Tuesday, June 18, 2013

Sneak TPP meeting inspires Canadian protest

Negotiations involving the Trans-Pacific Partnership (TPP) have been super secret since the beginning, but at least we knew when and where they were taking place. Evidently that was too much transparency for some.

Representatives from 11 Pacific Rim nations held an unannounced meeting in Vancouver this past weekend to help set new investment rules. Taking a page out of the movie "Animal House," it was set up using a "double-secret" protocol that barred anyone outside those involved to know about its existence. That is, until the Peruvian media went and ruined it last Friday.

Word of the event slowly trickled out from there. Thankfully, activists with several fair trade and environmental groups showed up and protested this latest slap at workers who have much to lose from the TPP's implementation. Kristen Beifus of the Washington Fair Trade Coalition said it is time to open up the process.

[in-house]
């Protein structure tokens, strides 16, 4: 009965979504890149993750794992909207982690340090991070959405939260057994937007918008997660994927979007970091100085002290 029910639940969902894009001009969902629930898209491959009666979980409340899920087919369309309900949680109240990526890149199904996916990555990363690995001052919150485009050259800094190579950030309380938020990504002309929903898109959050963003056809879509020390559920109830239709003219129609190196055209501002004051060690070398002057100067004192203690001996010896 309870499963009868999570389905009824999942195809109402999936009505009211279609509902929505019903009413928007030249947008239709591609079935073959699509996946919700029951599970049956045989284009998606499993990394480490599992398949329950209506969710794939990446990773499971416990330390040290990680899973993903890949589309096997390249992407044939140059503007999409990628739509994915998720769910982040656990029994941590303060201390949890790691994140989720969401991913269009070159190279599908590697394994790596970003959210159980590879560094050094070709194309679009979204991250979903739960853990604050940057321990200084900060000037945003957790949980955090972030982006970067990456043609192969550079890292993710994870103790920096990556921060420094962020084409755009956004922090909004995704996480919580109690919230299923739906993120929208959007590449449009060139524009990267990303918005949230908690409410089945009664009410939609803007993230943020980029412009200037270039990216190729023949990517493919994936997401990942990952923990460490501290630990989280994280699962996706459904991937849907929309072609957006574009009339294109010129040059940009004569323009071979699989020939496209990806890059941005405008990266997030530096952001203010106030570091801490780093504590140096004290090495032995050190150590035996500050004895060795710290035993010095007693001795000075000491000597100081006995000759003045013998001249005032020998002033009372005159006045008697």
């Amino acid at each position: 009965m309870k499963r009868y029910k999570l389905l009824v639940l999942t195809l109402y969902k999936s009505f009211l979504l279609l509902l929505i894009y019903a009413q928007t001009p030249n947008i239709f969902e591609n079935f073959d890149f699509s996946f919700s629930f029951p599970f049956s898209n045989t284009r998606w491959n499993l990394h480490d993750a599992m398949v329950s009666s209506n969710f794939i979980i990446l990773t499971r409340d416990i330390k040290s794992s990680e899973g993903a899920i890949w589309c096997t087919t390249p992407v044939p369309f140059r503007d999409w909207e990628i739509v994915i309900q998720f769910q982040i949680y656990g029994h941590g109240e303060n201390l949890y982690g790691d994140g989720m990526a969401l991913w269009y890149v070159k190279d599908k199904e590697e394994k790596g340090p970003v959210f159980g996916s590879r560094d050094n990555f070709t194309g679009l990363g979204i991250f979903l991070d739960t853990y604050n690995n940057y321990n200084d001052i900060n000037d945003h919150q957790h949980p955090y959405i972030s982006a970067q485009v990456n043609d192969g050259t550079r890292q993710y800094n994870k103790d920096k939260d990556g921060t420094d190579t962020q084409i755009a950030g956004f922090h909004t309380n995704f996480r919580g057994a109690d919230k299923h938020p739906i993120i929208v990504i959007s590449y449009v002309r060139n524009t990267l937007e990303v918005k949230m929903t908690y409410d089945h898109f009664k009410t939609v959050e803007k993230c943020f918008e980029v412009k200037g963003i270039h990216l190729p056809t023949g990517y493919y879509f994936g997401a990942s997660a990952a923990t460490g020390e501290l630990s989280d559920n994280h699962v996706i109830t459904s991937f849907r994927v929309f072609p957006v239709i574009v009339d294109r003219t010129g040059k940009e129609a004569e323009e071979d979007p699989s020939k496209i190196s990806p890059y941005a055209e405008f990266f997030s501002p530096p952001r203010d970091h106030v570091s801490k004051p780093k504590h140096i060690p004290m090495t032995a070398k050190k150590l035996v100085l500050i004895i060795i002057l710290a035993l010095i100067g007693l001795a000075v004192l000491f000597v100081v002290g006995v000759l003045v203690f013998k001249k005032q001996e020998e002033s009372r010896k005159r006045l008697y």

It's long past time to end the silence on the TPP. It's outrageous that this investor rights treaty is being developed behind closed doors. What they are negotiating will impact all of us, just as NAFTA has for 20 years, and we deserve to know what is being negotiated in our name.
rabble.ca reported on the action:
Activists from the Washington and Oregon Fair Trade Coalitions, as well as Occupy Bellingham and the Backbone Campaign, who gathered in Bellingham this weekend for a TPP Action Camp, snapped into action when we all found out about the TPP meeting in Vancouver. They headed for the border, participated in an emergency TPP teach-in co-organized by Greenpeace in Vancouver on Saturday night, then hit the town to light up the night sky with messages against the Trans-Pacific Partnership. 
The Teamsters are closely tracking the TPP progress. But the secrecy surrounding the full trade deal's language makes it difficult. Congress must vet every word of that treaty for its impact on American families, and that won't happen with fast-track authority.